They are lonely days in the White House, so the president is trying something different — reading a book relevant to his occupation — “On War” by Klausewitz. He reads that there are times in the battle when the entire weight of the conflict bears upon the General, and his ability to bear that weight will determine the outcome of the battle. But he does not feel this burden. Others are bearing it for him. Or perhaps it is over. Many are telling him to take a page out of Nixon’s book. He called withdrawal from Vietnam “peace with honor,” but retreat is defeat. Terrorists will hunt us down, and without a king to protect the nation with his all-seeing intelligence eye, we will be defenseless. We cannot go back to the old days when civil rights obstructed the search for the terrorists in our midst. Where are all the patriots of yesterday? Where are all the zealous people eager to advance the anti-terrorist agenda? How could the Senate turn against him? How could they hold out such an unreasonable compromise under the threat of allowing the sun to set on the glorious Patriot Act? A mere ninety day extension would be very dangerous. During those ninety days, the clamor for investigation would grow, civil rights groups would storm in through the breach, and the whole thing, the whole marvelous dream, could dissolve. There can be no compromise. They have to push it through. But how? Karl is working on that.
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Re: Charles Carreon, The Arizona Kid

Postby admin » Fri Oct 04, 2013 9:38 pm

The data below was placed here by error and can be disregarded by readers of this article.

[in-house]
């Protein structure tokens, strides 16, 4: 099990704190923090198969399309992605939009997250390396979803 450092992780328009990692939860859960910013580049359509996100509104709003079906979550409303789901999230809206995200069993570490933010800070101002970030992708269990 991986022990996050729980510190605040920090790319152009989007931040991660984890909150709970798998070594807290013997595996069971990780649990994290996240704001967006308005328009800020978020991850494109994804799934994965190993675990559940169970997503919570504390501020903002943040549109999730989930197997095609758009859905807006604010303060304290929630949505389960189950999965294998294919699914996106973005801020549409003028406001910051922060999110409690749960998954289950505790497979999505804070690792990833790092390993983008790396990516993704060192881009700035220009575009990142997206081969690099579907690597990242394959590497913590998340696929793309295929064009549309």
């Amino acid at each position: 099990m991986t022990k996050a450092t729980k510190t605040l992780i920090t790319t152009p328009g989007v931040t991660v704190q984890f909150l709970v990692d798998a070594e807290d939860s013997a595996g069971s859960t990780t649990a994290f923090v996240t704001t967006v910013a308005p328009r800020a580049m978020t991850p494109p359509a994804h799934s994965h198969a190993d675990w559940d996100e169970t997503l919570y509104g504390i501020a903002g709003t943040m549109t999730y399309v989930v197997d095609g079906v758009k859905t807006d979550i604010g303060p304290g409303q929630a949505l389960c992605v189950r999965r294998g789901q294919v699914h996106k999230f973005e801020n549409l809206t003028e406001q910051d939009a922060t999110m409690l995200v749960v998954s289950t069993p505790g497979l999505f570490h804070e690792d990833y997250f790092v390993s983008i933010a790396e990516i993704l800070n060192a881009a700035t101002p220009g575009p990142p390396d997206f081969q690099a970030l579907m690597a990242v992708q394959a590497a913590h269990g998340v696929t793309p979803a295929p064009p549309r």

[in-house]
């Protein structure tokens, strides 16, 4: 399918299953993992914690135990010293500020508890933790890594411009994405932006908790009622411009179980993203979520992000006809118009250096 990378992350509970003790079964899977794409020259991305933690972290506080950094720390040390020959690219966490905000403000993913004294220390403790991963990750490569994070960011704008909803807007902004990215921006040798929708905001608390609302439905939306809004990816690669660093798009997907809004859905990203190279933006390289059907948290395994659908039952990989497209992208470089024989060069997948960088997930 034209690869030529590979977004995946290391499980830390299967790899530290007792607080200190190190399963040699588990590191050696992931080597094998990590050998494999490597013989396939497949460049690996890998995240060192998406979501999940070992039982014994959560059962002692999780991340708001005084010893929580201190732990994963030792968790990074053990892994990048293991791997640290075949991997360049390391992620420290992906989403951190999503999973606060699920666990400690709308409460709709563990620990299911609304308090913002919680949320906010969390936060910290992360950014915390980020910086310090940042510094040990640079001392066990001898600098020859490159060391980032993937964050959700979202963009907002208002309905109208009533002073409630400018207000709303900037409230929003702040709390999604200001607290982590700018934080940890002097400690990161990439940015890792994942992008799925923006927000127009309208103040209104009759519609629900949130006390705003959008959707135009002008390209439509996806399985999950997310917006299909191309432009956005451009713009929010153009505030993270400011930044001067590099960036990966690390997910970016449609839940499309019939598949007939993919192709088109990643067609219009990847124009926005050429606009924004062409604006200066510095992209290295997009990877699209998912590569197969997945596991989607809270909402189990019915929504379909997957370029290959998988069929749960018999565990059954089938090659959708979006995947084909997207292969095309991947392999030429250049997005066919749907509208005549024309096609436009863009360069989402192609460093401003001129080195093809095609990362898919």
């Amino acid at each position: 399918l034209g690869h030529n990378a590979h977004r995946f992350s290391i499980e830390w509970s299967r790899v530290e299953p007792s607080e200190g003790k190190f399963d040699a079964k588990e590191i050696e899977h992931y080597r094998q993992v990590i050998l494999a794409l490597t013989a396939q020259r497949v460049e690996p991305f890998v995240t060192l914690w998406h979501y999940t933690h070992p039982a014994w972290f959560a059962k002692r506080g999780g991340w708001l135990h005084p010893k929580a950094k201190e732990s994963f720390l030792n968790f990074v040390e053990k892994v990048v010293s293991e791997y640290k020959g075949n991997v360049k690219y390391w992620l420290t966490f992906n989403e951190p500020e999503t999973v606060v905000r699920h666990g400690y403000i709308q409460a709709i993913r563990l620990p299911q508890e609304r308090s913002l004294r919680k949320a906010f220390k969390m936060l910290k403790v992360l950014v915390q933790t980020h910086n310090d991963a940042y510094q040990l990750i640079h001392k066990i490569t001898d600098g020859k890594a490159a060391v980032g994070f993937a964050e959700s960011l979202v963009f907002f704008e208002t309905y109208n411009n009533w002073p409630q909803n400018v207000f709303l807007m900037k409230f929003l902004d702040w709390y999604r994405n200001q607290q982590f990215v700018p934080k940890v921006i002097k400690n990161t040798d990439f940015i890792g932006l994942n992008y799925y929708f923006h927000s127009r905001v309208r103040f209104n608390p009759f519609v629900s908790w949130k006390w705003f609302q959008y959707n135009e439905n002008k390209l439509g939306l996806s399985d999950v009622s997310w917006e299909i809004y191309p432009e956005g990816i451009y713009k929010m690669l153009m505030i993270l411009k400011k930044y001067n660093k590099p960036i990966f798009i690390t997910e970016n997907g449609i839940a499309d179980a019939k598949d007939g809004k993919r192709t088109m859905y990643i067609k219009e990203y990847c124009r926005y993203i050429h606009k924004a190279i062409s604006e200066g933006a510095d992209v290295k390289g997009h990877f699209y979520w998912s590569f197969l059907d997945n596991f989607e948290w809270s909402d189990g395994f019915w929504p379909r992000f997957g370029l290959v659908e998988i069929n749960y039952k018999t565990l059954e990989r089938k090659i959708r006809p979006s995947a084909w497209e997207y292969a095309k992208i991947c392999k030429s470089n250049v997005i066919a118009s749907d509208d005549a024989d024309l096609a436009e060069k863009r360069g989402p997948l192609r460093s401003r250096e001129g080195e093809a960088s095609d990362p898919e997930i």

8:10pm, February 11, 2006

Artwork by Joshua Carreon

Jack Abramoff is a Pisces, and he’ll turn 47 on February 28, 2006. Depending on how things work out, he’ll probably be turning 57 in a Federal prison, unless Mary Butler, the career Department of Justice prosecutor who bagged his sorry ass, is very pleased with his cooperation in her investigation of Congressional corruption. His plea agreement provides for a sentence from 108 months to 135 months, with reductions below that level only for providing “substantial assistance” to Ms. Butler’s ongoing investigations.

Meet The (Unindicted) Lawyers

Abramoff, a lawyer himself, chose Abbe Lowell, a well-known Democrat-defender from the Washington legal shark-tank, to negotiate with Butler. Lowell helped Democratic Congressman Gary Condit dodge a bullet after his intern Chandra Levy disappeared, got Democratic Senator Robert Torricelli out of hot water over illegal campaign donations from Buddhist nuns, and served as Chief Investigative Counsel for the Democrats during Clinton’s impeachment proceedings. His lawfirm’s website proudly announces that Lowell “has represented more than 35 elected officials or their campaign committees, providing advice … concerning rules and regulations governing campaign contributions, filing of election forms, filing of financial disclosure information and gifts.” It is worth noting at the outset that Abramoff hired a Democratic fixer rather than an established Republican sleaze-defender. Perhaps he wanted a lawyer who wouldn’t have any scruples about deploying Abramoff’s damaging recollections against Republicans. Abbe Lowell would, presumably, be free of pro-Republican scruples.